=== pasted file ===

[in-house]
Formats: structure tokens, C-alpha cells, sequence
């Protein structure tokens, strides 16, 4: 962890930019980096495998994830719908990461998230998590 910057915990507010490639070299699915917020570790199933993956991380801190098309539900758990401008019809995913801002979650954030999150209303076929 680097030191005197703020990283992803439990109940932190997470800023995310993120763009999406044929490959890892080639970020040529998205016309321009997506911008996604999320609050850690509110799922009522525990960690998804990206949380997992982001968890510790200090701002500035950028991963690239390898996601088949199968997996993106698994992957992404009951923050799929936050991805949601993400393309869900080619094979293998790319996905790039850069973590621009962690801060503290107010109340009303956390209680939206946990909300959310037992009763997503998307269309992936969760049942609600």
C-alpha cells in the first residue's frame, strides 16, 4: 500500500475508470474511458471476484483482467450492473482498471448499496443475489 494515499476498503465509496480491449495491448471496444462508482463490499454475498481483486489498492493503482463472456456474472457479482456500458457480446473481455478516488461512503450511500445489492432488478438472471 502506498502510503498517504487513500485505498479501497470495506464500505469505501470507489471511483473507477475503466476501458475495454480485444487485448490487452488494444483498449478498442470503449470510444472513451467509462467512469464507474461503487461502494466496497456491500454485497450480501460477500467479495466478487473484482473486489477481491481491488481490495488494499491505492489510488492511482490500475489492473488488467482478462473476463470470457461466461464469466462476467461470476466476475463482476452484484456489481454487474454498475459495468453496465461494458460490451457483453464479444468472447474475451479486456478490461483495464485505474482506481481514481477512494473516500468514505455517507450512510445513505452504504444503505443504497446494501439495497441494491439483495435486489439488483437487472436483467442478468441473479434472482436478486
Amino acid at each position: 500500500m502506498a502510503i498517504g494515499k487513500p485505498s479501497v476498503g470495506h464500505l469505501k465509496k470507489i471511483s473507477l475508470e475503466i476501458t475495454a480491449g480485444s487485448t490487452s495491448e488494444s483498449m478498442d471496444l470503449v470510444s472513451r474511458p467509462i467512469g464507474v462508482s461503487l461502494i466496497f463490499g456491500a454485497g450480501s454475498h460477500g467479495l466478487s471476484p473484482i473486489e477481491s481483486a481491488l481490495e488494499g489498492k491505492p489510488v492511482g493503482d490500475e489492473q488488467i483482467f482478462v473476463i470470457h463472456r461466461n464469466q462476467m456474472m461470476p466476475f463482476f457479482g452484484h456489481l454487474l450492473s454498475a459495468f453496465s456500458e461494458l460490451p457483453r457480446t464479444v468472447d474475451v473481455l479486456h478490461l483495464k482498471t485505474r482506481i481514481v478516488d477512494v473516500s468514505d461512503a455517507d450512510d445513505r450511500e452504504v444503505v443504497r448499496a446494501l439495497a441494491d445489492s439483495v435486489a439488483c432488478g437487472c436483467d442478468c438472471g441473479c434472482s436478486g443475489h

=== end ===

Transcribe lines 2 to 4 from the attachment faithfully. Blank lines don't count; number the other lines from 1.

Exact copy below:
Formats: structure tokens, C-alpha cells, sequence
């Protein structure tokens, strides 16, 4: 962890930019980096495998994830719908990461998230998590 910057915990507010490639070299699915917020570790199933993956991380801190098309539900758990401008019809995913801002979650954030999150209303076929 680097030191005197703020990283992803439990109940932190997470800023995310993120763009999406044929490959890892080639970020040529998205016309321009997506911008996604999320609050850690509110799922009522525990960690998804990206949380997992982001968890510790200090701002500035950028991963690239390898996601088949199968997996993106698994992957992404009951923050799929936050991805949601993400393309869900080619094979293998790319996905790039850069973590621009962690801060503290107010109340009303956390209680939206946990909300959310037992009763997503998307269309992936969760049942609600």
C-alpha cells in the first residue's frame, strides 16, 4: 500500500475508470474511458471476484483482467450492473482498471448499496443475489 494515499476498503465509496480491449495491448471496444462508482463490499454475498481483486489498492493503482463472456456474472457479482456500458457480446473481455478516488461512503450511500445489492432488478438472471 502506498502510503498517504487513500485505498479501497470495506464500505469505501470507489471511483473507477475503466476501458475495454480485444487485448490487452488494444483498449478498442470503449470510444472513451467509462467512469464507474461503487461502494466496497456491500454485497450480501460477500467479495466478487473484482473486489477481491481491488481490495488494499491505492489510488492511482490500475489492473488488467482478462473476463470470457461466461464469466462476467461470476466476475463482476452484484456489481454487474454498475459495468453496465461494458460490451457483453464479444468472447474475451479486456478490461483495464485505474482506481481514481477512494473516500468514505455517507450512510445513505452504504444503505443504497446494501439495497441494491439483495435486489439488483437487472436483467442478468441473479434472482436478486